Latest COVID-19 impacts—Qld national parks, state forests and recreation areas. Check the latest information and updates.
Tewantin National Park preserves diverse landscapes and wildlife. Rainforest, open eucalypt forest and wallum remnants between Noosa and Cooroy provide important refuge for native wildlife including echidnas, swamp wallabies and wallum froglets.
Birdwatchers will hear the calls of countless species including the characteristic eastern whip bird and vulnerable glossy black cockatoo.
Even if you are not lucky enough to catch a glimpse of the wildlife the range of vegetation will stimulate the senses as you explore the park.
You can help protect the natural environment and help ensure the survival of native plants and animals living here, by following these guidelines.
- Everything within national parks and forests is protected. Do not take or interfere with plants, animals, soil or rocks.
- Do not feed or leave food for animals. Human food can harm wildlife and cause some animals to become aggressive.
- Stay on the track. Do not cut corners or create new tracks.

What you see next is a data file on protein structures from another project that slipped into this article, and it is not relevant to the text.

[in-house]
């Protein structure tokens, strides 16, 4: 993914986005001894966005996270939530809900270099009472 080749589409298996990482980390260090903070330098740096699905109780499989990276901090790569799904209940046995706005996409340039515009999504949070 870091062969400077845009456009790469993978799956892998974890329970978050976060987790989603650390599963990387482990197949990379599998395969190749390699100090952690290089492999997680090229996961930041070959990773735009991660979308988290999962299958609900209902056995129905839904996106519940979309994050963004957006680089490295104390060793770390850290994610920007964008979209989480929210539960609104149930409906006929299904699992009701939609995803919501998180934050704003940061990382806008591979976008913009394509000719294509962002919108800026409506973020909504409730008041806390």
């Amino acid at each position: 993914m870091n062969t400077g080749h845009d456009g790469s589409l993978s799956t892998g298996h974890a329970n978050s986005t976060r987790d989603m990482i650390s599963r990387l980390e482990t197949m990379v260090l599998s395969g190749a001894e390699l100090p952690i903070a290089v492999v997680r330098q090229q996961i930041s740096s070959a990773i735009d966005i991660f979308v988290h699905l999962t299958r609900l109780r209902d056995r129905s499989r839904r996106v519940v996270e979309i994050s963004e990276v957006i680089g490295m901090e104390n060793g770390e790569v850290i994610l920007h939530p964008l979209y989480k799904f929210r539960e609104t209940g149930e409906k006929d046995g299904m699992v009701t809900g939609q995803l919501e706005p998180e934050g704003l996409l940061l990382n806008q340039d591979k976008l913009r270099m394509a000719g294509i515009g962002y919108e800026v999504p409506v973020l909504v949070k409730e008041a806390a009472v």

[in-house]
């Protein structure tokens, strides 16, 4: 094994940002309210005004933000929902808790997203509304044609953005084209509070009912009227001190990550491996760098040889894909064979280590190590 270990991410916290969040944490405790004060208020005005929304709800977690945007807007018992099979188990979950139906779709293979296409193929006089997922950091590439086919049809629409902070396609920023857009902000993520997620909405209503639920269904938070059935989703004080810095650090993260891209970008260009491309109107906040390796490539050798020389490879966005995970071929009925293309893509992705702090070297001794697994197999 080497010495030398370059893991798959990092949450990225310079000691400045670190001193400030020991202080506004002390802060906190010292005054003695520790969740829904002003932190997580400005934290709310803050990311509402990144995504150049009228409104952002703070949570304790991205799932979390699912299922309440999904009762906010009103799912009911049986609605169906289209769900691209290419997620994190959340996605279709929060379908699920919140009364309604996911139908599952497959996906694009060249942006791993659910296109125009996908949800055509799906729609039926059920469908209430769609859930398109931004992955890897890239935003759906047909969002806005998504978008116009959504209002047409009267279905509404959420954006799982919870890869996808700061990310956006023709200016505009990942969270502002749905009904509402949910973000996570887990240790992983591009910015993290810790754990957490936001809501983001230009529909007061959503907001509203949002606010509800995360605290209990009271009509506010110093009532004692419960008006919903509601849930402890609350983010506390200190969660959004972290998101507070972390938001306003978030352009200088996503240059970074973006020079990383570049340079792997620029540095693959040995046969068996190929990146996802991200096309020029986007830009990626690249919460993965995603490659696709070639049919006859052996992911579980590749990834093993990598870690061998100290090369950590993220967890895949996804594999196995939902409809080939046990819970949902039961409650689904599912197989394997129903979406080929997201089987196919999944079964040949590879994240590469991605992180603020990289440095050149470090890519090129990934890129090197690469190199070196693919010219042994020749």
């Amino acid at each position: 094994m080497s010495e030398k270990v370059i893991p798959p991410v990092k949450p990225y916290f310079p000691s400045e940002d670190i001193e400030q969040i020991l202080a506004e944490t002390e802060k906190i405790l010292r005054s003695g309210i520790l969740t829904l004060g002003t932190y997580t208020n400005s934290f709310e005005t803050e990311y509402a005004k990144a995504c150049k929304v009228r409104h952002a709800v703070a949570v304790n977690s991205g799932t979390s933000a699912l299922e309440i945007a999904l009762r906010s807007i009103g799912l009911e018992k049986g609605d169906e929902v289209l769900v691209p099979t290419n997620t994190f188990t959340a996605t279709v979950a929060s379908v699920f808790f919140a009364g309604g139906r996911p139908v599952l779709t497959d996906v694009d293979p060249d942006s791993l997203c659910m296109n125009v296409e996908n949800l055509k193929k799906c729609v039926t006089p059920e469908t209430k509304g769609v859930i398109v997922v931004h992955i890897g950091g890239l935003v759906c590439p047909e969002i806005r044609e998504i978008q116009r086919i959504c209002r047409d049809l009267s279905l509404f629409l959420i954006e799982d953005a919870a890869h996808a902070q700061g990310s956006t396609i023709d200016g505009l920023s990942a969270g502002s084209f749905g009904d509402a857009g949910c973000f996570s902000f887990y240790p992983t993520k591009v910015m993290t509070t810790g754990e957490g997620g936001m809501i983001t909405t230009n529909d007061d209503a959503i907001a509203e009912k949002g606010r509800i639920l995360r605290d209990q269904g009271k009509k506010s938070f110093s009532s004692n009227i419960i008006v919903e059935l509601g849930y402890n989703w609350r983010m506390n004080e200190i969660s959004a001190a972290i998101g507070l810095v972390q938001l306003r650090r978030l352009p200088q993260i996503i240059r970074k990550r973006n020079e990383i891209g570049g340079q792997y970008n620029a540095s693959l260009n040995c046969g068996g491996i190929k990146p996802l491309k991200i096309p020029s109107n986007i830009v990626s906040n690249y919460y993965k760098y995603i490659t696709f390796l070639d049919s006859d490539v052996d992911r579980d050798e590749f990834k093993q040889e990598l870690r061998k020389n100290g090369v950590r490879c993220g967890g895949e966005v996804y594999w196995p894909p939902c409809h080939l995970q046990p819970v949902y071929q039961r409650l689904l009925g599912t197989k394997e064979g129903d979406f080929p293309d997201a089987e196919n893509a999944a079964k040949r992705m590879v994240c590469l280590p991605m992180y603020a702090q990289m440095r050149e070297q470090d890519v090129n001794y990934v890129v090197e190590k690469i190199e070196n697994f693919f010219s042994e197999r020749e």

- Take rubbish home with you as no bins are provided.
- Obey signs and safety notices.
See the guidelines on caring for parks for more information about protecting our environment and heritage in parks.
Queensland Parks and Wildlife Service (QPWS) manages this park under the Nature Conservation Act 1992.
Visit Noosa information centres
Noosa National Park Information Centre
Managed by the Noosa Parks Association
Located beside the day-use area in Noosa National Park (Park Road entrance).
Open from 8.30am to 4.30pm, seven days a week.
Phone: (07) 5447 3522
Visit Sunshine Coast
Gympie Tourist Information Centre
Lake Alford information centre
24 Bruce Highway, Gympie, QLD 4570
ph 1800 444 222
For tourism information for all regions in Queensland see Queensland Holidays.
- Logging Operations Ringtail and Yurol State Forests 10 July to 30 September 2020
- Tewantin National Park planned burns 23 April to 28 August 2020